THE East African Community (EAC) media landscape is set to further flourish, following the launching of the East Africa Press Councils (EAPC), an umbrella body bringing together media regulatory authorities within the region.
The main objective of the EAPC, which draws its membership from media and press councils in the EAC Partner States, is to promote and protect free, independent, professional and accountable media in East Africa. It was launched recently by the EAC General, Dr Peter Mathuki.
In a speech read on his behalf by the Director Social Sectors at the EAC Secretariat, Dr Irene Isaka, prior to the launch ceremony at the EAC Headquarters in Arusha, Dr Mathuki expressed hope that the coming into being of EAPC would lead to a more free, independent and vibrant media that will in turn promote the tenets of democracy, social justice and respect for human rights across the entire EAC region that now stretches from the East to the West Coast of Africa.
Dr Mathuki said that independent and professional journalism is the cornerstone of any democratic dispensation, without which freedom of expression is jeopardised and so are the basic rights of members of society.
“A vibrant media is essential for the attainment of social justice, rule of law, accountability, equality and protection of human and peoples’ rights. The wider society loses out when the media cannot do its work independently and professionally as channels of free expression are strangled and public interest information is stifled, including through deterioration of investigative journalism,” said the Secretary General.
“Without robust, independent journalism, society, more so the weak, including women and youths, lose out as they have neither means nor relevant information to hold leaders to account and to demand what they are rightly entitled to,” added Dr Mathuki.
Dr Mathuki said that media regulation should therefore aim at enabling effective and accountable media in the service of the people. It should not lead to the strangling of media through undue control and over-regulation.
“When media regulators understand this and they come together in solidarity to champion the promotion of accountable and independent media, then a great stride has been made,” said Dr Mathuki.
The Secretary General said that the integration process in East Africa is supposed to be people-centred and market driven and so the media was key in taking the message of integration to the people at the grassroots who are the actual owners of the integration.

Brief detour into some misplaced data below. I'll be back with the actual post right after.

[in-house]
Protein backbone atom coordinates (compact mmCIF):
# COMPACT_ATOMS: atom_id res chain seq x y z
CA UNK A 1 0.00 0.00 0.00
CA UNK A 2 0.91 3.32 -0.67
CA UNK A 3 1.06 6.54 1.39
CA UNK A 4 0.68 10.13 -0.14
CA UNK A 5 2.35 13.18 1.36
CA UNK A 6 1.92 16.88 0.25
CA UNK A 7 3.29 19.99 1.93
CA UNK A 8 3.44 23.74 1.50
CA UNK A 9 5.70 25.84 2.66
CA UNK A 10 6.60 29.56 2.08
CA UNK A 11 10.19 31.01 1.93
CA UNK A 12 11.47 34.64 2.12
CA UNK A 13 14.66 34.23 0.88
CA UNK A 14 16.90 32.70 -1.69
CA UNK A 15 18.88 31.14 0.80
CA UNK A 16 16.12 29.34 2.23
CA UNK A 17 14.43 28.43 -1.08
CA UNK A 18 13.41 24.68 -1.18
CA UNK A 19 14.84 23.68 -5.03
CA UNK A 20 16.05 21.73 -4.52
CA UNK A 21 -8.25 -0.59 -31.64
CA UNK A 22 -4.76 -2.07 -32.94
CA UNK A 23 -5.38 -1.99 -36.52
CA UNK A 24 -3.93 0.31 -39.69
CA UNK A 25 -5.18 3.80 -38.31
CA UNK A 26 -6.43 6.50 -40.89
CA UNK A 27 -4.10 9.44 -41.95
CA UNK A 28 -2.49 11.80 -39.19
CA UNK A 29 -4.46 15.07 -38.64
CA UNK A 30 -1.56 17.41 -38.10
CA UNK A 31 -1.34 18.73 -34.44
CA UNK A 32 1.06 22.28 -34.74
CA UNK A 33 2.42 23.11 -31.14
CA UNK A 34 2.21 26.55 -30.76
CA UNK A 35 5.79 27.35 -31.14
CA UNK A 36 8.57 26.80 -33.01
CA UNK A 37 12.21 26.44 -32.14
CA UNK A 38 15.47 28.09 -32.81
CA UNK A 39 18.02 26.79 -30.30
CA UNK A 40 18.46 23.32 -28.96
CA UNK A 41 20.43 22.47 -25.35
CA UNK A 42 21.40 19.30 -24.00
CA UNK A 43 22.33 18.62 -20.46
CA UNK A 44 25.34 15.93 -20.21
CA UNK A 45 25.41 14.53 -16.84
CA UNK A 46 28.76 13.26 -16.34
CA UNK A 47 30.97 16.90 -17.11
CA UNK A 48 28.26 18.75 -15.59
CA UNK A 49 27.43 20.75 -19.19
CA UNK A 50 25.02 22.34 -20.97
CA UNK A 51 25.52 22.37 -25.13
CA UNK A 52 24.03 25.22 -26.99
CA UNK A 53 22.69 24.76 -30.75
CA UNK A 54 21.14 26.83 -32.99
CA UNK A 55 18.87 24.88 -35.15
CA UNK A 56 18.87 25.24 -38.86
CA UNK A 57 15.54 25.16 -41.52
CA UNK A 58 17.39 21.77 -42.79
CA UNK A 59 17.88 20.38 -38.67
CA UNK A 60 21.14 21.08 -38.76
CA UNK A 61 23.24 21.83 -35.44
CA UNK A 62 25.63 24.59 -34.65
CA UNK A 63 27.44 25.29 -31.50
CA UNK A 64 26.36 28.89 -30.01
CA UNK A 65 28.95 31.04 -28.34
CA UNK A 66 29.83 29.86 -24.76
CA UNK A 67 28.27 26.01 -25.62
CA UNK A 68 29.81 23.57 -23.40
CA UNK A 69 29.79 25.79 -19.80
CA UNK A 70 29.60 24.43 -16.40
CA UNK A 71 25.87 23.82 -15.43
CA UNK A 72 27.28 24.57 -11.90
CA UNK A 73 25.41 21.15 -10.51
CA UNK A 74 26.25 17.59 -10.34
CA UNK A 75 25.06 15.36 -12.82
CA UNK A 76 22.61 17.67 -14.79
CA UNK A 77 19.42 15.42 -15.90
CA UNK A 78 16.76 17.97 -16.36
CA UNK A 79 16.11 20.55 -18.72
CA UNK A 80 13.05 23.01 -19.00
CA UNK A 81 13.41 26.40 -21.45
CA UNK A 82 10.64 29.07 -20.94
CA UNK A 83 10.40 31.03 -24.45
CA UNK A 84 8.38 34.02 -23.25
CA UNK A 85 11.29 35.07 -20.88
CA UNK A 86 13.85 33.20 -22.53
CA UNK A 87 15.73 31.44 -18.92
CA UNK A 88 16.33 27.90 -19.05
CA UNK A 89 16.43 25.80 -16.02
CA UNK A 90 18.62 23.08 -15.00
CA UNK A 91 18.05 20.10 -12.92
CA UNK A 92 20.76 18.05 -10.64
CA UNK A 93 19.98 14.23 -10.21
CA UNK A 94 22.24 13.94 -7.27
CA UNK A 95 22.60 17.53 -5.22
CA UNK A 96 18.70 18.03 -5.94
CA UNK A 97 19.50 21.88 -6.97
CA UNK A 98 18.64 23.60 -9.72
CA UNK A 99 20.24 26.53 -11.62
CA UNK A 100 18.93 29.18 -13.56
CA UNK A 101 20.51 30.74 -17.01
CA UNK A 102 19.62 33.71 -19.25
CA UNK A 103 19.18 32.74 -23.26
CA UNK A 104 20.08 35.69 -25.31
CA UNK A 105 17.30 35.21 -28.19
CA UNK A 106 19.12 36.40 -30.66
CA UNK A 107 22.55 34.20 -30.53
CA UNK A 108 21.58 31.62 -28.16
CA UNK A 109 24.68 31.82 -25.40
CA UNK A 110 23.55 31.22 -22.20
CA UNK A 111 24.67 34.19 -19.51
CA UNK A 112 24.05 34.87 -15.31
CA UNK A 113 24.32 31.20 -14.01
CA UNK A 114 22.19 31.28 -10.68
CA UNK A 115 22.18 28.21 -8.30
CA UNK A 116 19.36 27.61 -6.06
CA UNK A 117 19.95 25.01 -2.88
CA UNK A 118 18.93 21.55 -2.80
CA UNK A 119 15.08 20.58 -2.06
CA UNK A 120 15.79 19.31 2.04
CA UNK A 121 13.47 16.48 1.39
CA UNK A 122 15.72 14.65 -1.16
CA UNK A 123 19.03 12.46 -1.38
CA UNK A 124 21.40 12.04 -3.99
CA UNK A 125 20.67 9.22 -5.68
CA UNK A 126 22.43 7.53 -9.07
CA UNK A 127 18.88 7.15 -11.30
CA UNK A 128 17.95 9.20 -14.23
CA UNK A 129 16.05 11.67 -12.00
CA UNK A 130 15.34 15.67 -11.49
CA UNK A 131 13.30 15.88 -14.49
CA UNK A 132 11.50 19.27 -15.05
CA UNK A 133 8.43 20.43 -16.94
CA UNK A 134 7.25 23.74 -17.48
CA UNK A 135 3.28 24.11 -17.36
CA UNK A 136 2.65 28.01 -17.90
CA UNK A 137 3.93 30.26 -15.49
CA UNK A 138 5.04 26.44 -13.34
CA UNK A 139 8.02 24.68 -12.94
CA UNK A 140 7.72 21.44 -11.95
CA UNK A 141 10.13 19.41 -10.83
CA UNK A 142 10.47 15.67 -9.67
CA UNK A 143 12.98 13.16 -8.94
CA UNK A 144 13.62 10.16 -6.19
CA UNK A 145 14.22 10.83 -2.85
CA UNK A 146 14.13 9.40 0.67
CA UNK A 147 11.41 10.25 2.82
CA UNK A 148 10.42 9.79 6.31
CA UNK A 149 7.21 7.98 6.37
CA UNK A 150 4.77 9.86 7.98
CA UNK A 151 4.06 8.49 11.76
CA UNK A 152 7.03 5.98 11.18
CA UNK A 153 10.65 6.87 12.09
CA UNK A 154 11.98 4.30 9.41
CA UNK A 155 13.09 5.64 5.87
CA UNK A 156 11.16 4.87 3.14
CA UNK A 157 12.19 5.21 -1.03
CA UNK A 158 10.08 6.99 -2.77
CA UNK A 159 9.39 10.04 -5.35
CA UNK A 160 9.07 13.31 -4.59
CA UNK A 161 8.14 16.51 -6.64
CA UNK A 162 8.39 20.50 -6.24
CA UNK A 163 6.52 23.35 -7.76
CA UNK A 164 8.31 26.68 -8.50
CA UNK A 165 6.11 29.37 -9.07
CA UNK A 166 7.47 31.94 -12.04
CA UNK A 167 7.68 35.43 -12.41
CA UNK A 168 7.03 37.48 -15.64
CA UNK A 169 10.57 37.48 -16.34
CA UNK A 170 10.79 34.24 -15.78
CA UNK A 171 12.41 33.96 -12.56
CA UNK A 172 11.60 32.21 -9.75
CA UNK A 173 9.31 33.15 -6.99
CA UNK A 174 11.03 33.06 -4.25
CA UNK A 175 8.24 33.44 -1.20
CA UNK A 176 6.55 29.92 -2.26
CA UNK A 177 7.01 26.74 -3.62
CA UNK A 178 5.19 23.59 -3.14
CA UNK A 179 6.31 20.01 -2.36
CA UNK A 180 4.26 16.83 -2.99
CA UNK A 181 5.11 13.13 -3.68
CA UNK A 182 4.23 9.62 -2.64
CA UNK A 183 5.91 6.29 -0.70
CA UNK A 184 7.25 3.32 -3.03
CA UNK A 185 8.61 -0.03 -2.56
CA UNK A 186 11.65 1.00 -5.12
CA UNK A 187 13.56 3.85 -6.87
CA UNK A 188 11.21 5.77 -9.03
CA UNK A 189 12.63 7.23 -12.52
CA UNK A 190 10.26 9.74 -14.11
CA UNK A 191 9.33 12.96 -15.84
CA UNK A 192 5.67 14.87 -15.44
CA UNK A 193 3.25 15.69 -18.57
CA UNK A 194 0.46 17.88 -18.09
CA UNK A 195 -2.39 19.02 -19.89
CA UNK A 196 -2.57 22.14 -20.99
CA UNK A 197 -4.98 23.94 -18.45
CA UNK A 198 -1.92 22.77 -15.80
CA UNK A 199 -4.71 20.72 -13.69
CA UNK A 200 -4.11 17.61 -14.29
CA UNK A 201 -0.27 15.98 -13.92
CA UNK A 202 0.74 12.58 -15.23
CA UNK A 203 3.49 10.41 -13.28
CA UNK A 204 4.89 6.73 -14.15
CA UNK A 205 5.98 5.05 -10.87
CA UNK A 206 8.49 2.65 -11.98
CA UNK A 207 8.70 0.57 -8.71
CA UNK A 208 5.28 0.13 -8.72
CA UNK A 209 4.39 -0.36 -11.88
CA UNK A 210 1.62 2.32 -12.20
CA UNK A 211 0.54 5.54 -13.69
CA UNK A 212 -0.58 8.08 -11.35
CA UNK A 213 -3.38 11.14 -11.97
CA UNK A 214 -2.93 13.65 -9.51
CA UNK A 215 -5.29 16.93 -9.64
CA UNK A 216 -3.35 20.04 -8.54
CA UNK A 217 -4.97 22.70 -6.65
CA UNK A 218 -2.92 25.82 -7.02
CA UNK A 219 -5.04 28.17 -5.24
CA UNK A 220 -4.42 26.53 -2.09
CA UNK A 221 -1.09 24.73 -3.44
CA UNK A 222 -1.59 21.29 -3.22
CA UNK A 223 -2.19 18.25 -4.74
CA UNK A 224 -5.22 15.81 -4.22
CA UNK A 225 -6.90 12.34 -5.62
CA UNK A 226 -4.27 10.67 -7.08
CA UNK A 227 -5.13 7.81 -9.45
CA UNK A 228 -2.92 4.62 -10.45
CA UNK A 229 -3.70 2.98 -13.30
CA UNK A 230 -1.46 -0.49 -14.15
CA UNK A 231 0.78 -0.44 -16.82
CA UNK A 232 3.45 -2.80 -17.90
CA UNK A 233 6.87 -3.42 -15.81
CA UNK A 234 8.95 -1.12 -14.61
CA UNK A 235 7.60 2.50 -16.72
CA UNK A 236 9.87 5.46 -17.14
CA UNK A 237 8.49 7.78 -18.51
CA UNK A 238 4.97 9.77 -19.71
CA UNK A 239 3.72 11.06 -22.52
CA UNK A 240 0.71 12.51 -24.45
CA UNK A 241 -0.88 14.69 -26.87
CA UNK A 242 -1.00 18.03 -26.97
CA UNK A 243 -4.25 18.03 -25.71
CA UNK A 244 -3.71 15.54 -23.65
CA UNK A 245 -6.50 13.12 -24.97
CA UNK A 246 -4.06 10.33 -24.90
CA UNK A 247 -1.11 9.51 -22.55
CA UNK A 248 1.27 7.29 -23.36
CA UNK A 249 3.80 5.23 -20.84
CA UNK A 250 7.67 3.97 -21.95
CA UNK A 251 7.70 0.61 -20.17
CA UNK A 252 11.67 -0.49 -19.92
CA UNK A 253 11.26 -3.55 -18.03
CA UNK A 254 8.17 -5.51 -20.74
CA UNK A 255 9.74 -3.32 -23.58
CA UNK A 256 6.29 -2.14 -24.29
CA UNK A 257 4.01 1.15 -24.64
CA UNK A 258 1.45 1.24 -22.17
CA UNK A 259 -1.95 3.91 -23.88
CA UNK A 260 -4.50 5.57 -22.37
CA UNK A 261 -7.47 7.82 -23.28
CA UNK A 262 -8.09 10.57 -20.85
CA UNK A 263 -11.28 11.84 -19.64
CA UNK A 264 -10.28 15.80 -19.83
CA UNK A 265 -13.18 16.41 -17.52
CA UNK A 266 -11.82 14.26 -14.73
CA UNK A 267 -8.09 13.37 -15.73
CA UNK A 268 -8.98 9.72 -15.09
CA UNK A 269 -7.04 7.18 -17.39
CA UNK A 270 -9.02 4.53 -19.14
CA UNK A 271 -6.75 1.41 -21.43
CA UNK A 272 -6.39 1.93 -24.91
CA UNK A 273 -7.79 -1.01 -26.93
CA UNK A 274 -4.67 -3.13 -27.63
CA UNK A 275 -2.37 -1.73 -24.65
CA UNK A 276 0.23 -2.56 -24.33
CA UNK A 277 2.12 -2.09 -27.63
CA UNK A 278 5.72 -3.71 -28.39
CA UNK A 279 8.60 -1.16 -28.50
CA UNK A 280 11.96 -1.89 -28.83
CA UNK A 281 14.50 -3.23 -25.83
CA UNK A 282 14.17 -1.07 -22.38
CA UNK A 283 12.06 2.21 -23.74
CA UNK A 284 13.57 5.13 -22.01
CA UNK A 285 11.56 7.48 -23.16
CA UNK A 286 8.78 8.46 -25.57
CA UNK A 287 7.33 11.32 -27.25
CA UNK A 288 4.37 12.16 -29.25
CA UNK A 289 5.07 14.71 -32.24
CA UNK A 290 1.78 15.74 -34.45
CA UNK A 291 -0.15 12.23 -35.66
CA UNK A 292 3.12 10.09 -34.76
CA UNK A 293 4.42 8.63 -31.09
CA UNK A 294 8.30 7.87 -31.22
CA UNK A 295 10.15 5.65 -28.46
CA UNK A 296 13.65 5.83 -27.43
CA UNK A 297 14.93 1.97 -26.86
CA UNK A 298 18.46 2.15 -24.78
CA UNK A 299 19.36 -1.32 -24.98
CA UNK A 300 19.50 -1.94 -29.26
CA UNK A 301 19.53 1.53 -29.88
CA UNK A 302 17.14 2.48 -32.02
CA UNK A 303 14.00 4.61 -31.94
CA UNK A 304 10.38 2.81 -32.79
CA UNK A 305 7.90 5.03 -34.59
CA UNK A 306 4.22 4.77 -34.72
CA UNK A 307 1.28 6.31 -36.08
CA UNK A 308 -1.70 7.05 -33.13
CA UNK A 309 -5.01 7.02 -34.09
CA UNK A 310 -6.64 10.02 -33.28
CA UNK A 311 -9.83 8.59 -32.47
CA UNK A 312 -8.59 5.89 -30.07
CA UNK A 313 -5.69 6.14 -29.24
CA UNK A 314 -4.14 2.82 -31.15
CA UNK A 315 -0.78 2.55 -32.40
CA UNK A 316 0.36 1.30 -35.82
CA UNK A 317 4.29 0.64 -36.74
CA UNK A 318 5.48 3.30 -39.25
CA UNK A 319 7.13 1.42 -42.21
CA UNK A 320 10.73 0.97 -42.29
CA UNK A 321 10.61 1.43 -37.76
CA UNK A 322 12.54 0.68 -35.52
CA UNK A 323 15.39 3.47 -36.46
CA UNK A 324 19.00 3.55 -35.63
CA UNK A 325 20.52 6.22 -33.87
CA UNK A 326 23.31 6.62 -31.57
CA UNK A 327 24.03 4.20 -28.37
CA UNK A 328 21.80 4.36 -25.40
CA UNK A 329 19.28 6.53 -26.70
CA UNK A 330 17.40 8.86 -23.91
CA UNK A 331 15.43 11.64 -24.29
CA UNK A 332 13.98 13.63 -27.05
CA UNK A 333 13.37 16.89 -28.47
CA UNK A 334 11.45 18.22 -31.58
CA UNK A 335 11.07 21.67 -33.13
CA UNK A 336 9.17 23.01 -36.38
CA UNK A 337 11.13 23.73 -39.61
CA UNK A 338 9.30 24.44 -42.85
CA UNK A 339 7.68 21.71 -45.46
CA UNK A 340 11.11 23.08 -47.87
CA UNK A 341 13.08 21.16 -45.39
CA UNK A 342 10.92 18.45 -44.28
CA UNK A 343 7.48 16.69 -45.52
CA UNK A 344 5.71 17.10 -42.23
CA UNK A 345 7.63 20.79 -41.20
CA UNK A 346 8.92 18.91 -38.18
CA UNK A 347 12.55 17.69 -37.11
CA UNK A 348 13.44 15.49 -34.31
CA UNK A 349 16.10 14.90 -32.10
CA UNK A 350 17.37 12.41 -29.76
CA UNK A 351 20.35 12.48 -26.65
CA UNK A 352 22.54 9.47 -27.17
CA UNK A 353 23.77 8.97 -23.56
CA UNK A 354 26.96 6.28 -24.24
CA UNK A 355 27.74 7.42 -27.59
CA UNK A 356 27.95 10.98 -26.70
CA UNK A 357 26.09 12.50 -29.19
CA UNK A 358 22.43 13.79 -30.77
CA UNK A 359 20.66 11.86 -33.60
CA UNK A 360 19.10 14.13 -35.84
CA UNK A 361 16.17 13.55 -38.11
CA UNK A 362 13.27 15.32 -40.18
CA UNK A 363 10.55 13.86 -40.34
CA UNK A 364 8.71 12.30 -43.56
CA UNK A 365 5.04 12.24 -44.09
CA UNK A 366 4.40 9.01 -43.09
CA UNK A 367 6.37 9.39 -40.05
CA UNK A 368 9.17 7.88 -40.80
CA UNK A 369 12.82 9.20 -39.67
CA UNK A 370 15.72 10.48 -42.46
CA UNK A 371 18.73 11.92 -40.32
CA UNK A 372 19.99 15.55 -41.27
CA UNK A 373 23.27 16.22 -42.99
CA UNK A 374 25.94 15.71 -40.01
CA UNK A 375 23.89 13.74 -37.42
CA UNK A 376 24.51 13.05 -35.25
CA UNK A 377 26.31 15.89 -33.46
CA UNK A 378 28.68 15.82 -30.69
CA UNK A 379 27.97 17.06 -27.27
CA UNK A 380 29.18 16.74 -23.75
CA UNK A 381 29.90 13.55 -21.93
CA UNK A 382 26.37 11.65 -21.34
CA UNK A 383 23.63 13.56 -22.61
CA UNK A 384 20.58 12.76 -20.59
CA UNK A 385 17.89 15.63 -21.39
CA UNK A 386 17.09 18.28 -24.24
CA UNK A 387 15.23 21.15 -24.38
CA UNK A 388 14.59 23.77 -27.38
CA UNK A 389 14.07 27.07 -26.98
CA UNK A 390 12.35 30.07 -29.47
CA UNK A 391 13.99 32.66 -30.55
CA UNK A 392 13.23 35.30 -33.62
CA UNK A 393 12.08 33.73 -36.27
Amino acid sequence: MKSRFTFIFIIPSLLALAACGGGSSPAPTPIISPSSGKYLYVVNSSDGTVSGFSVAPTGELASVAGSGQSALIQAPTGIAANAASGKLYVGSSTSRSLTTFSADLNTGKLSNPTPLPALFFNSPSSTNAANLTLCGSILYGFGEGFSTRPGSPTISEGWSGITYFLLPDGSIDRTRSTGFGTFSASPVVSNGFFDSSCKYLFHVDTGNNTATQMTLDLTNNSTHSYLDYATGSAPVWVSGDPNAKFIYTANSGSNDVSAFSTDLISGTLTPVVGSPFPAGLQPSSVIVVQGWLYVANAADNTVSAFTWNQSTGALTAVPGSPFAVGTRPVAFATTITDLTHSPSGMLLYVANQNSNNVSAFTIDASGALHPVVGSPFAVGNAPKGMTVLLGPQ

He said that it was crucial that media as a stakeholder in the integration ought to understand the process fully so that they can unpack it in simple language for the ordinary people, adding that empowerment of media on matters integration was therefore key.
Speaking at the event, Director of Information Services and Chief Government Spokesman, Mr Mohbare Matinyi, urged the media to take advantage of new technologies to educate and inform people on key issues that matter to them, be it cultural, political or economic.
Mr Matinyi, who spoke on behalf of Minister for Information, Communication and Information Technology, Mr Nape Nnauye, said that the media industry is today undergoing unavoidable transformation due to the impact of technology on professional journalism, even as he cautioned against the use of digital media by individuals keen on promoting their own selfish interests.
Mr Matinyi expressed hope that through EAPC, East African media and press councils will find an ideal forum to share experiences and discuss regulatory issues in the region and advise their respective governments and media houses on how to achieve the objectives of having free, independent, professional, ethical, accountable, patriotic and responsible media.
On his part, the Chairperson of the EAPC and Executive Director of the Media Council of Tanzania, Mr Kajubi Mukajanga said that EAPC would work to strengthen and promote the institution of independent media regulatory bodies in East Africa, to create awareness and to promote the concept of self-regulation through Press/Media Councils as a viable option for holding the media accountable in the region while promoting media pluralism and diversity.
The EAPC Secretary and Chief Executive Officer of the Media Council of Kenya, Mr David Omwoyo.
Omwoyo said that the universalisation of media standards across the entire EAC region was critical if the media industry was to grow at a uniform pace and play its watchdog role effectively.
Mr Omwoyo said that it was challenging to have different media regulatory standards in the Partner States across the region.
In his remarks, the EAPC Treasurer and Executive Secretary of the Rwanda Media Commission, Mr Emmanuel Mugisha, disclosed that Rwanda was using media literacy to ensure that youths and members of the public are adequately prepared to use the media space especially the social media responsibly.